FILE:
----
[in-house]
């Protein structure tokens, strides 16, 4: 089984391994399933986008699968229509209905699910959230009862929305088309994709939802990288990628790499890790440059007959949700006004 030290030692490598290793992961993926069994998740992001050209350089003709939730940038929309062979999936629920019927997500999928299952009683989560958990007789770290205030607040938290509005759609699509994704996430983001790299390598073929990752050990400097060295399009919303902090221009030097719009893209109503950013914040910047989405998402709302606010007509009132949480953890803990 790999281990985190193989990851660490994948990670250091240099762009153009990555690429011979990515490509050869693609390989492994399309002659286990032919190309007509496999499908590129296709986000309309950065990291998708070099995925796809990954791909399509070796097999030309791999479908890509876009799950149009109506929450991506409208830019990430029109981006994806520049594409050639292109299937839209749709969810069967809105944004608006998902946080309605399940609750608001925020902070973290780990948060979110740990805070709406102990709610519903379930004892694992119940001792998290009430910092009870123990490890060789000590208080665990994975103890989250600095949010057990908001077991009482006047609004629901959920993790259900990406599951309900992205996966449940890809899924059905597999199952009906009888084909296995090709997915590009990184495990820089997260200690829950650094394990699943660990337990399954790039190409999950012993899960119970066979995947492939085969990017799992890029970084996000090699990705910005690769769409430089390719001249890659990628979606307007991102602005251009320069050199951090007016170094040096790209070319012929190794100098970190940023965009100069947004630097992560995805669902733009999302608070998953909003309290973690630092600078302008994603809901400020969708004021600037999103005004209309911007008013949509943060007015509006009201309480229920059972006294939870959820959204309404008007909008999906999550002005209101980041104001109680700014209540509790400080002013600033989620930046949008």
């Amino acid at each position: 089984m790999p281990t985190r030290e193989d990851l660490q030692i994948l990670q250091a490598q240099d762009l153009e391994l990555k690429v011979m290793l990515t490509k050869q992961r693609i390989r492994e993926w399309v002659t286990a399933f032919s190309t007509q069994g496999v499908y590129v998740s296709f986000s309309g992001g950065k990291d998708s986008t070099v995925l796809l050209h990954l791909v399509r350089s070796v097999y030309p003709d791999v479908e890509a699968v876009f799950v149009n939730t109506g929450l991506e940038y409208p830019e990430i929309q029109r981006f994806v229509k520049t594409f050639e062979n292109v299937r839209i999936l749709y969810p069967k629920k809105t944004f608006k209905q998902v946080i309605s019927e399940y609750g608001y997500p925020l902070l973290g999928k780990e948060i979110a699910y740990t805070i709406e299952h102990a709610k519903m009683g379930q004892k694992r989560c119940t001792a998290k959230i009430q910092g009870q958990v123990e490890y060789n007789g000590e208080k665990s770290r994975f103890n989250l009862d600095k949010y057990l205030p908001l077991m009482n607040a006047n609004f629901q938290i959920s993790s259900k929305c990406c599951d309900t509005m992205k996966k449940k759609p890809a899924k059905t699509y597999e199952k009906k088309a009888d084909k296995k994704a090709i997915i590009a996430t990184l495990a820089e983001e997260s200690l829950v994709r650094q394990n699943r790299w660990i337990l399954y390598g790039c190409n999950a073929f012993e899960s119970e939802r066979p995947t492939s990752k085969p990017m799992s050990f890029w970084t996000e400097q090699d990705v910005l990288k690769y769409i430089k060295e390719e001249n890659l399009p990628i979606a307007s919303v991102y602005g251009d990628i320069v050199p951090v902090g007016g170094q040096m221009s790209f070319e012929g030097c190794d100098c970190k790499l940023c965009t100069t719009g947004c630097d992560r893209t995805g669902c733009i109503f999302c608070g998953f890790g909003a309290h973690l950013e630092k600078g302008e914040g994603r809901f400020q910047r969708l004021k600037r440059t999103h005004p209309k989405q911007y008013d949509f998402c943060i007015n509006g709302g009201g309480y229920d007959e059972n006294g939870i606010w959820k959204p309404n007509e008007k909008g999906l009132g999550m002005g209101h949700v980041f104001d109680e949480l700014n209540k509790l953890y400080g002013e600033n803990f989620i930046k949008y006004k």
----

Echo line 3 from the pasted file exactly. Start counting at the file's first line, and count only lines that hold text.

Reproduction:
């Amino acid at each position: 089984m790999p281990t985190r030290e193989d990851l660490q030692i994948l990670q250091a490598q240099d762009l153009e391994l990555k690429v011979m290793l990515t490509k050869q992961r693609i390989r492994e993926w399309v002659t286990a399933f032919s190309t007509q069994g496999v499908y590129v998740s296709f986000s309309g992001g950065k990291d998708s986008t070099v995925l796809l050209h990954l791909v399509r350089s070796v097999y030309p003709d791999v479908e890509a699968v876009f799950v149009n939730t109506g929450l991506e940038y409208p830019e990430i929309q029109r981006f994806v229509k520049t594409f050639e062979n292109v299937r839209i999936l749709y969810p069967k629920k809105t944004f608006k209905q998902v946080i309605s019927e399940y609750g608001y997500p925020l902070l973290g999928k780990e948060i979110a699910y740990t805070i709406e299952h102990a709610k519903m009683g379930q004892k694992r989560c119940t001792a998290k959230i009430q910092g009870q958990v123990e490890y060789n007789g000590e208080k665990s770290r994975f103890n989250l009862d600095k949010y057990l205030p908001l077991m009482n607040a006047n609004f629901q938290i959920s993790s259900k929305c990406c599951d309900t509005m992205k996966k449940k759609p890809a899924k059905t699509y597999e199952k009906k088309a009888d084909k296995k994704a090709i997915i590009a996430t990184l495990a820089e983001e997260s200690l829950v994709r650094q394990n699943r790299w660990i337990l399954y390598g790039c190409n999950a073929f012993e899960s119970e939802r066979p995947t492939s990752k085969p990017m799992s050990f890029w970084t996000e400097q090699d990705v910005l990288k690769y769409i430089k060295e390719e001249n890659l399009p990628i979606a307007s919303v991102y602005g251009d990628i320069v050199p951090v902090g007016g170094q040096m221009s790209f070319e012929g030097c190794d100098c970190k790499l940023c965009t100069t719009g947004c630097d992560r893209t995805g669902c733009i109503f999302c608070g998953f890790g909003a309290h973690l950013e630092k600078g302008e914040g994603r809901f400020q910047r969708l004021k600037r440059t999103h005004p209309k989405q911007y008013d949509f998402c943060i007015n509006g709302g009201g309480y229920d007959e059972n006294g939870i606010w959820k959204p309404n007509e008007k909008g999906l009132g999550m002005g209101h949700v980041f104001d109680e949480l700014n209540k509790l953890y400080g002013e600033n803990f989620i930046k949008y006004k």